Voters in the Oak Hills Local School District are being asked to consider approving an operating levy. The district seeks a 4.82- Schoonover mill, five-year operating levy on the Nov. 5 ballot – the same levy district residents voted down this past May. “It is important for voters Yohey to approve this levy request to allow Oak Hills to continue offering the quality pre-K-12 education that our entire community expects,” Oak Hills Superintendent Todd Yohey said. “In addition, passage of the levy will help maintain home values and contribute to the quality of our entire community.” He said the five-year levy would generate about $5.3 million annually for the district. It would cost a homeowner an extra $14 per month in taxes per $100,000 of market value. Oak Hills School Board President Jeannie Schoonover said the levy is crucial to the district. “It’s obvious that if the levy doesn’t pass there will be consequences to the academics offered to our students,” she said. “We have to pass this levy.”

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The district cut its budget by $3.6 million after the May levy failed, and will need to cut another $5.8 million for fiscal years 2015 and 2016 if the fall levy is defeated. Yohey said the cuts that have been recommended to the school board include 19 teaching positions at Oak Hills High School, 25 teaching positions in the middle schools, 2.5 gifted teachers, one administrator, a psychologist assistant and five custodians. Added up, it’s a total of 53.5 teachers and staff. The classes affected would include math, English, social studies, science, business, art and design, music, fitness education, German and Spanish. The cuts would also result in larger class sizes at all schools; reduced time and resources for intervention; the middle schools would return to the traditional junior high model with a six-period day and fewer electives; the high school would move from seven periods a day to six periods; and many elective classes will be dropped from the schedule. “Instruction, learning and opportunities for kids will look much different in Oak Hills schools, and not for the better,” Yohey said. Through conservative and See LEVY, Page A2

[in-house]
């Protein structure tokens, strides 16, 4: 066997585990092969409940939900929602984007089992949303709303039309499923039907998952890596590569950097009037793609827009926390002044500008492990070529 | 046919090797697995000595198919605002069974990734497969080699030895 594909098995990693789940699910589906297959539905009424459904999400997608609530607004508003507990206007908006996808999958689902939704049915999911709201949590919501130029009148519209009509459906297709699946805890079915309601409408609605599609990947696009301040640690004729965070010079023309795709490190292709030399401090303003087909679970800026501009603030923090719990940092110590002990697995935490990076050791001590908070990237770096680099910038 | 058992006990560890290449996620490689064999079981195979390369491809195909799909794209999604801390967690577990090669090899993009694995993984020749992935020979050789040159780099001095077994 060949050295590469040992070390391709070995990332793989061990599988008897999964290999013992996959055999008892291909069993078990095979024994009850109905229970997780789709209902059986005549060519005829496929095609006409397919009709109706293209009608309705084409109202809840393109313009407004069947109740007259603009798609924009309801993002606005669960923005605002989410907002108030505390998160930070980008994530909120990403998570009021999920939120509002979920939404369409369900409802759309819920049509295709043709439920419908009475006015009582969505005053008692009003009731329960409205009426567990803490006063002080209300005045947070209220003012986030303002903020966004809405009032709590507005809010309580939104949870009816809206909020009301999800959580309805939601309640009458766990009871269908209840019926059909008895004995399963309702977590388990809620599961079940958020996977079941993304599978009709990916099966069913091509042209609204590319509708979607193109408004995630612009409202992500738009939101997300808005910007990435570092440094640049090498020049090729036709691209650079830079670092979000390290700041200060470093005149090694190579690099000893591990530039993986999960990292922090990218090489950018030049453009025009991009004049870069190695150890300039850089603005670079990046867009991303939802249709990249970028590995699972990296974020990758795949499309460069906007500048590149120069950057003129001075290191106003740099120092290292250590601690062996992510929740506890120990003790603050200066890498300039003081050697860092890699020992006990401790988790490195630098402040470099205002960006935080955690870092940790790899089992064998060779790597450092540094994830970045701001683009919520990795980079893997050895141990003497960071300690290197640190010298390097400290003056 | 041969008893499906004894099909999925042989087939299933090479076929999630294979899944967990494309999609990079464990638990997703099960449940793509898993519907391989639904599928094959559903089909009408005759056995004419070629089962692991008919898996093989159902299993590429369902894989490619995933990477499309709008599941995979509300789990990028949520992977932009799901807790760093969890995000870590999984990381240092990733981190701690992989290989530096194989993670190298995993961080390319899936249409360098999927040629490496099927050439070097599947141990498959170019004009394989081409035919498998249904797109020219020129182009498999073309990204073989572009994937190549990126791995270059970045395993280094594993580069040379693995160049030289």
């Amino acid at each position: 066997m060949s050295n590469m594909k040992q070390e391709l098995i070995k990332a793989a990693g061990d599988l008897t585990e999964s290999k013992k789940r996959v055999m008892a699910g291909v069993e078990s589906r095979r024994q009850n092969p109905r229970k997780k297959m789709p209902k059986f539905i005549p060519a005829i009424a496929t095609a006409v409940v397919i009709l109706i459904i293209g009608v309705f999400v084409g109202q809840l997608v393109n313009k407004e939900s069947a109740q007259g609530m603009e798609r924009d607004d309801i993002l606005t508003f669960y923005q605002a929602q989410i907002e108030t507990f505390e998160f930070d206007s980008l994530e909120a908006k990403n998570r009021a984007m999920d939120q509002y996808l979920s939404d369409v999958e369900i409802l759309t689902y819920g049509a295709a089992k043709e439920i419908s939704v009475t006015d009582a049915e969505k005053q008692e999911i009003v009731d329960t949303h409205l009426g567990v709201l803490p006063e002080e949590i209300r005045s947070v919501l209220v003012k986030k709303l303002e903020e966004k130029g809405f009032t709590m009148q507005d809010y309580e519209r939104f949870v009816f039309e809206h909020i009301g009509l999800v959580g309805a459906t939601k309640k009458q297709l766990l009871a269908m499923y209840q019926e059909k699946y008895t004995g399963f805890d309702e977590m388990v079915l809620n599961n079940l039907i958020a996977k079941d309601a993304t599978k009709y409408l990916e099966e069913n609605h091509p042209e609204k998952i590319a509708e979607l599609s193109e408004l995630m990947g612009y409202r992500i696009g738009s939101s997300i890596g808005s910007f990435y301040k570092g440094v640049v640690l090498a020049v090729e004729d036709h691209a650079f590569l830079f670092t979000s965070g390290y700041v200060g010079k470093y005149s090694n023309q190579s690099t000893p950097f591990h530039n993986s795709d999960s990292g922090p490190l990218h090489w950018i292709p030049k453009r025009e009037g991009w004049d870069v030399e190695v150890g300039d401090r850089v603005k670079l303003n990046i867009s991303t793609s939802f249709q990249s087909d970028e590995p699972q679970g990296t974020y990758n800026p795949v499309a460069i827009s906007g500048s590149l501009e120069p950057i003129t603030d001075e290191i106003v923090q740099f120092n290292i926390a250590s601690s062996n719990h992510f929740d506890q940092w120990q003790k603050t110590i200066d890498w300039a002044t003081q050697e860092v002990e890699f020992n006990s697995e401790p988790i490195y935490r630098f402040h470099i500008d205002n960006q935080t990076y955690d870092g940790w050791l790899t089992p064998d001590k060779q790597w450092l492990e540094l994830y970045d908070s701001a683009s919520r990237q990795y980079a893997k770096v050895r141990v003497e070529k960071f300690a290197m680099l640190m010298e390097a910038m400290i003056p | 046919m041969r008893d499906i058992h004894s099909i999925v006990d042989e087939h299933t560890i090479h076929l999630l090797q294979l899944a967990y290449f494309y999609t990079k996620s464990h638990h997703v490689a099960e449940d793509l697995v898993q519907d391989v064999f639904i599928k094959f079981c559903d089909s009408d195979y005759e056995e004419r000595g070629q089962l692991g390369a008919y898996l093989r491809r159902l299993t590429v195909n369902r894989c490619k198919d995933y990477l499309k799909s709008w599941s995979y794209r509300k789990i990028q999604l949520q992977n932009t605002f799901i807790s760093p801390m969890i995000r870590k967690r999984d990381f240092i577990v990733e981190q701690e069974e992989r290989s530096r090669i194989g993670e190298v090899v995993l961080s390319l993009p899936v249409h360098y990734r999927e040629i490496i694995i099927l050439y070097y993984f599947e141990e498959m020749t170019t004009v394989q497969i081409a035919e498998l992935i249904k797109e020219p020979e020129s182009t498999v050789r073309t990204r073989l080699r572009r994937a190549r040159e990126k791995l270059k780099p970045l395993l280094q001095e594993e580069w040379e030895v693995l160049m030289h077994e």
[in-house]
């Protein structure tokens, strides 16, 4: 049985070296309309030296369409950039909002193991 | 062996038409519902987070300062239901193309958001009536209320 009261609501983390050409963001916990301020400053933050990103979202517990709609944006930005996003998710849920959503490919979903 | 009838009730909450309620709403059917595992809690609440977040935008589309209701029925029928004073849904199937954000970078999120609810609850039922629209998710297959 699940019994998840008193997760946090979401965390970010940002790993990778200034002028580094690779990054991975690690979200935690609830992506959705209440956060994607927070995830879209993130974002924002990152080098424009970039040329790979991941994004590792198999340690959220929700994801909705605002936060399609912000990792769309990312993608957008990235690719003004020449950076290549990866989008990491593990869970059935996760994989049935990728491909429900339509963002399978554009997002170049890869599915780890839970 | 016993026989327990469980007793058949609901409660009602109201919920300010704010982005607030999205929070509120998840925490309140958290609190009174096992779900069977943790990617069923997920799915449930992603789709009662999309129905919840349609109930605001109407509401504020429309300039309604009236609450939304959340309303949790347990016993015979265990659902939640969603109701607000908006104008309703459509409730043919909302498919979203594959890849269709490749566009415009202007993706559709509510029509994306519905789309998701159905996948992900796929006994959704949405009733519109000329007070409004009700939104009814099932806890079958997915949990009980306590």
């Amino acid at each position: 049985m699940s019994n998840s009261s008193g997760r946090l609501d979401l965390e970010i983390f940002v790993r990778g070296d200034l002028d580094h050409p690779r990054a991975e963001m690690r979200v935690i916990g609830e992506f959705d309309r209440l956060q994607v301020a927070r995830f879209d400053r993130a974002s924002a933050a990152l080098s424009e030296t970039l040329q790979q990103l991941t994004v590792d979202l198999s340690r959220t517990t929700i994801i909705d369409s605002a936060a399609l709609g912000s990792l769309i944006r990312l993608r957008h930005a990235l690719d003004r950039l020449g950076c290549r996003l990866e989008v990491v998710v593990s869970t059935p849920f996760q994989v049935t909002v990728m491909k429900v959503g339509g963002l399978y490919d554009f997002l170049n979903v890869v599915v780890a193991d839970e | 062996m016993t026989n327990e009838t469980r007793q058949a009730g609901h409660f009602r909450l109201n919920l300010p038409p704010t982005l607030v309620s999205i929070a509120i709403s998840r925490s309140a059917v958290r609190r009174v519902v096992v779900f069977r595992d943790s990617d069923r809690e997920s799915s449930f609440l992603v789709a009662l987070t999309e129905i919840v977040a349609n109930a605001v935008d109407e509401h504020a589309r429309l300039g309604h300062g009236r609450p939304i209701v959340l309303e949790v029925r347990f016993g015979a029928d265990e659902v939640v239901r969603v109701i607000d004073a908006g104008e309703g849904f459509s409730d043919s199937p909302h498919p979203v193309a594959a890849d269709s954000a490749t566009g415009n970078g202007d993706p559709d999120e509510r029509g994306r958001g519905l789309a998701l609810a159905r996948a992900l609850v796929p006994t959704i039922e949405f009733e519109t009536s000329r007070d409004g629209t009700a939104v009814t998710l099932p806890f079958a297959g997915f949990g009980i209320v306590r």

College of Mount St. Joseph to become a university DELHI TWP. — The College of Mount St. Joseph will have a new name beginning next summer. The college’s board of trustees announced Oct. 9 the school will officially become Mount St. Joseph University effective July 1, 2014. The designation change to a university positions the Mount to leverage its expanding academic offerings including increasing its number of graduate programs for masters and doctorate degrees, as well as implementing online programs. “In the name of the Sisters of Charity of Cincinnati, I congratulate the Mount as it becomes Mount St. Joseph University,” said Sister Joan Cook, Sister of Charity and president